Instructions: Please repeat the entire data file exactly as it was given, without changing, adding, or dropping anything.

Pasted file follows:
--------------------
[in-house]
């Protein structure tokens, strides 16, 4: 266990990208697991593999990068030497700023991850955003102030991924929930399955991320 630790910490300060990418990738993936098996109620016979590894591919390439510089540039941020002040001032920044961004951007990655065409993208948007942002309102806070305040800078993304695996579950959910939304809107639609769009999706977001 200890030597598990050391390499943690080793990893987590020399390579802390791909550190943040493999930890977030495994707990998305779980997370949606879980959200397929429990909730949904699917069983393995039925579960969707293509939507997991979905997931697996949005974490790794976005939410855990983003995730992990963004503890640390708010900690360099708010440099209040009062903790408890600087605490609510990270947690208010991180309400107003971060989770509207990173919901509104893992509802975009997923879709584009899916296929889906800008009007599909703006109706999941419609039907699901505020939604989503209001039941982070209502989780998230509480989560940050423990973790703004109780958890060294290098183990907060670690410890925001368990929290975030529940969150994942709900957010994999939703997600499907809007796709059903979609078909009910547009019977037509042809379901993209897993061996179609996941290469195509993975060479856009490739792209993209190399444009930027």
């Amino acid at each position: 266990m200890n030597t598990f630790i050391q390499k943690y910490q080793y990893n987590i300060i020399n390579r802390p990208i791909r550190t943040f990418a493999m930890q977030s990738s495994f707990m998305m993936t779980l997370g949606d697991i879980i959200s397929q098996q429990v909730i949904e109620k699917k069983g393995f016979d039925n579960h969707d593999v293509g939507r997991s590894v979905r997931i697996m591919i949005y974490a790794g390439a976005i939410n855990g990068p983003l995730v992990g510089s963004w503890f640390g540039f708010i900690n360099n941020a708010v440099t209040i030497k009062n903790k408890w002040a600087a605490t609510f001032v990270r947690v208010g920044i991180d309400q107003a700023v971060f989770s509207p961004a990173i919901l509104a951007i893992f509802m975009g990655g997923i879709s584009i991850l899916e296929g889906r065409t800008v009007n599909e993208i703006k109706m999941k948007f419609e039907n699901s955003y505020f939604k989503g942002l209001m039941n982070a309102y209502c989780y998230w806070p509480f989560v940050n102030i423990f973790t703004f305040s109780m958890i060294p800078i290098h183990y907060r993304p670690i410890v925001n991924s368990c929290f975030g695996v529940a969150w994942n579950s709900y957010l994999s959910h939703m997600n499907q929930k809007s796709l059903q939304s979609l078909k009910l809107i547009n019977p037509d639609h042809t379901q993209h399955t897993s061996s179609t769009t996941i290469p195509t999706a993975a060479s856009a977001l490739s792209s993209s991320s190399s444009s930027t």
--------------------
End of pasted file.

[in-house]
């Protein structure tokens, strides 16, 4: 266990990208697991593999990068030497700023991850955003102030991924929930399955991320 630790910490300060990418990738993936098996109620016979590894591919390439510089540039941020002040001032920044961004951007990655065409993208948007942002309102806070305040800078993304695996579950959910939304809107639609769009999706977001 200890030597598990050391390499943690080793990893987590020399390579802390791909550190943040493999930890977030495994707990998305779980997370949606879980959200397929429990909730949904699917069983393995039925579960969707293509939507997991979905997931697996949005974490790794976005939410855990983003995730992990963004503890640390708010900690360099708010440099209040009062903790408890600087605490609510990270947690208010991180309400107003971060989770509207990173919901509104893992509802975009997923879709584009899916296929889906800008009007599909703006109706999941419609039907699901505020939604989503209001039941982070209502989780998230509480989560940050423990973790703004109780958890060294290098183990907060670690410890925001368990929290975030529940969150994942709900957010994999939703997600499907809007796709059903979609078909009910547009019977037509042809379901993209897993061996179609996941290469195509993975060479856009490739792209993209190399444009930027």
């Amino acid at each position: 266990m200890n030597t598990f630790i050391q390499k943690y910490q080793y990893n987590i300060i020399n390579r802390p990208i791909r550190t943040f990418a493999m930890q977030s990738s495994f707990m998305m993936t779980l997370g949606d697991i879980i959200s397929q098996q429990v909730i949904e109620k699917k069983g393995f016979d039925n579960h969707d593999v293509g939507r997991s590894v979905r997931i697996m591919i949005y974490a790794g390439a976005i939410n855990g990068p983003l995730v992990g510089s963004w503890f640390g540039f708010i900690n360099n941020a708010v440099t209040i030497k009062n903790k408890w002040a600087a605490t609510f001032v990270r947690v208010g920044i991180d309400q107003a700023v971060f989770s509207p961004a990173i919901l509104a951007i893992f509802m975009g990655g997923i879709s584009i991850l899916e296929g889906r065409t800008v009007n599909e993208i703006k109706m999941k948007f419609e039907n699901s955003y505020f939604k989503g942002l209001m039941n982070a309102y209502c989780y998230w806070p509480f989560v940050n102030i423990f973790t703004f305040s109780m958890i060294p800078i290098h183990y907060r993304p670690i410890v925001n991924s368990c929290f975030g695996v529940a969150w994942n579950s709900y957010l994999s959910h939703m997600n499907q929930k809007s796709l059903q939304s979609l078909k009910l809107i547009n019977p037509d639609h042809t379901q993209h399955t897993s061996s179609t769009t996941i290469p195509t999706a993975a060479s856009a977001l490739s792209s993209s991320s190399s444009s930027t």